Tag Archives: Flemish painting

Jan van Kessel and the Flemish fantastique and grotesque

I hail from Flanders so I’m biased when I say I love Flemish art, and equally biased when I say I love the Flemish fantastique and grotesque.

It’s not every day I find something new and yesterday my eye caught the wonderful Shells, Butterflies, Flowers and Insects on White Background by Jan van Kessel, senior (Antwerp, 1626 – idem, 1679).

Van Kessel senior was born in Antwerp, hometown of Rubens, where I have lived since 1987.

Furthering my research today, I find Festoon, Masks and Rosettes Made of Shells (1656) by that same Jan van Kessel. It is a “decorative and anthropomorphic composition with shells”.

Not a classic composition as a matter of fact, more a composite of small composites actually, in the vein of those of Arcimboldo, king of composites.

The detail is reminiscent of one of the grotesque masks by Joris Hoefnagel produced a hundred years earlier.

Van Kessel’s work is a species of early intermedia, located in the no man’s land between natural history illustration and fine art.

About bending, stooping and general prostration

Allegory of the World (1515) from the studio of Joachim Patinir

Allegory of the World (1515) is the title of an anonymous Flemish painting, attributed to the school of Joachim Patinir.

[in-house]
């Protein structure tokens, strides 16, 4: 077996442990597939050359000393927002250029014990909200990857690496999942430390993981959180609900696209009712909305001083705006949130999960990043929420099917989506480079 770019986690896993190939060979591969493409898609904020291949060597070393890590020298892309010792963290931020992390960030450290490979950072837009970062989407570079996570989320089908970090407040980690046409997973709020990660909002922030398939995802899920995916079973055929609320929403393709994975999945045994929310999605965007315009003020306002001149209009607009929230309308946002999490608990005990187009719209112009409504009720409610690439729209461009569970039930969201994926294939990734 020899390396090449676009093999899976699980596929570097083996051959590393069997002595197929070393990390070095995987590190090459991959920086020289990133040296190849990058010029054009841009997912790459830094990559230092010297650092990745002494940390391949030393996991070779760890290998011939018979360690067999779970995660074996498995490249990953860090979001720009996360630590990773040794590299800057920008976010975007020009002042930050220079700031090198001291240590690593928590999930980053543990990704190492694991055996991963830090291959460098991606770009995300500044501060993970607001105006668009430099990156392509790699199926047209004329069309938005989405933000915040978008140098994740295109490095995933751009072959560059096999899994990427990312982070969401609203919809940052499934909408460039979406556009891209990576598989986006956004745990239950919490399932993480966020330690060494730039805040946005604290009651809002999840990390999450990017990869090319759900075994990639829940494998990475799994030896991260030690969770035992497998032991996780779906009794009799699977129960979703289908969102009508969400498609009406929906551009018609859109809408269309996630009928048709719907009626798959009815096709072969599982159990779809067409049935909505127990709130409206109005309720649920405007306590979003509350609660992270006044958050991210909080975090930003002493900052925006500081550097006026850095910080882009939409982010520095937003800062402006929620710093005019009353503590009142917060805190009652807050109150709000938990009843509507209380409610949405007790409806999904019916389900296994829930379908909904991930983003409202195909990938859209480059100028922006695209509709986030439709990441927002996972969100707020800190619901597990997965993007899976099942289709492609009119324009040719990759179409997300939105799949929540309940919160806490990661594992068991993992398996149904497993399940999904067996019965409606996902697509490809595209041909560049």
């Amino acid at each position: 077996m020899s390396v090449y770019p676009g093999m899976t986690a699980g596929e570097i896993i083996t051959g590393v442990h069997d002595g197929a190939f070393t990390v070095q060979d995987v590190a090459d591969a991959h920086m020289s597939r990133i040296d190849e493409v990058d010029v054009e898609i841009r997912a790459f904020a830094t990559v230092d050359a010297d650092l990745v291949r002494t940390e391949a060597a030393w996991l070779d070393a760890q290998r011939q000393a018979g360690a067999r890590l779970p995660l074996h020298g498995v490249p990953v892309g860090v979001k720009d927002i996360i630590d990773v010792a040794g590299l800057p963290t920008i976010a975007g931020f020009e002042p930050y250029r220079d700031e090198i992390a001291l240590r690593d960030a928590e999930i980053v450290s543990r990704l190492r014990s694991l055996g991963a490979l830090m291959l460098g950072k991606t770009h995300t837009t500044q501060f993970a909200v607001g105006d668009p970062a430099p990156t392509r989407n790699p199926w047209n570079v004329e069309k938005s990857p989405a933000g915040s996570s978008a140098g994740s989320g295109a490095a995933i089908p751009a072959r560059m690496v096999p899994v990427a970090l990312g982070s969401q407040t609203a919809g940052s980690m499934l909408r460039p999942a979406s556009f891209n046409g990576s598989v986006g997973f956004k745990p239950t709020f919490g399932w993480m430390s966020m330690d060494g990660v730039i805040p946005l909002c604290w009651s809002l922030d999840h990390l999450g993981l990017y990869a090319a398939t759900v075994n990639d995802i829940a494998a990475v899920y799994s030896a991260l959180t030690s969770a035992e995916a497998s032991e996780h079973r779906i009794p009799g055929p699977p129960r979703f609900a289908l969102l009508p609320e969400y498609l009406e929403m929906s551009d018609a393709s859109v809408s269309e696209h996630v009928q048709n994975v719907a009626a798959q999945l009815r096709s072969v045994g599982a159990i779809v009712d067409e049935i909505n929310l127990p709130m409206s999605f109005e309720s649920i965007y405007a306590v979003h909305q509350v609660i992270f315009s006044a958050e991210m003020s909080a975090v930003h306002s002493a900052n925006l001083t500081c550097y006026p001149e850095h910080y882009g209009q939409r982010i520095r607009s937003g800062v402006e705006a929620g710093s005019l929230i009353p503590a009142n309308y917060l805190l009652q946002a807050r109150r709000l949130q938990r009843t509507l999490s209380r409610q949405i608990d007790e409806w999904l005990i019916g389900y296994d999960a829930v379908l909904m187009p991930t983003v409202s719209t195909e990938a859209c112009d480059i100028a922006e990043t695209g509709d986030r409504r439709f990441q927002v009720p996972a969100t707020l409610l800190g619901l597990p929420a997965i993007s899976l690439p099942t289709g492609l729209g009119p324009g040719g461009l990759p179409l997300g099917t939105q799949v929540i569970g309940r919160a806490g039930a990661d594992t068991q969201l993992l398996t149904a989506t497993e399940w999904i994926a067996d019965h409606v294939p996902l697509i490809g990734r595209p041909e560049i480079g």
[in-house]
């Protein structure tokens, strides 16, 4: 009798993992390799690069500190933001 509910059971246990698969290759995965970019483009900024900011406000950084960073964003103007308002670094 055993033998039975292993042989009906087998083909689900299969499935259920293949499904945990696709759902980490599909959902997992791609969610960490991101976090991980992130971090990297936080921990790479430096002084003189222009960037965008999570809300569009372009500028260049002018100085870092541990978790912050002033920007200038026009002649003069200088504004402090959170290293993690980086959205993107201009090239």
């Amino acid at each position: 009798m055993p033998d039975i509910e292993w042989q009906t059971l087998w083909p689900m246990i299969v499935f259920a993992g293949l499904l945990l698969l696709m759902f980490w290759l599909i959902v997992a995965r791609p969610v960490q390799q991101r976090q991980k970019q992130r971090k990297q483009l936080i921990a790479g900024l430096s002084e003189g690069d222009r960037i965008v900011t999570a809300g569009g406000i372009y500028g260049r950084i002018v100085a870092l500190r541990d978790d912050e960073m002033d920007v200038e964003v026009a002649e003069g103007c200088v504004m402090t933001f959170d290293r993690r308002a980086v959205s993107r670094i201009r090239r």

The work comes from the collection of the prince of Salm-Salm and is now in the collection of the Museum Wasserburg Anholt. It was first exhibited at the Meisterwerke westdeutscher Malerei in Düsseldorf in 1904.

On a globe of glass the artist has painted the joys and miseries of the world, with its gallows and torture wheels. The rocky and fantastic landscape is indeed reminiscent of Patinir. Through an opening on the left, a young man with a long stick tries to enter. A Flemish inscription tells us that he would like to cross the world without bending:

« Met recht soudic gerne doer de Werelt commen. »
« Upright I would like to cross the world. »

We see him coming out on the other side, middle aged and laughing, holding his long crooked stick. He has recognized the need to bend.

« ic bender doer maar ic moet crommen. »
« I crossed it but I had to bend. »

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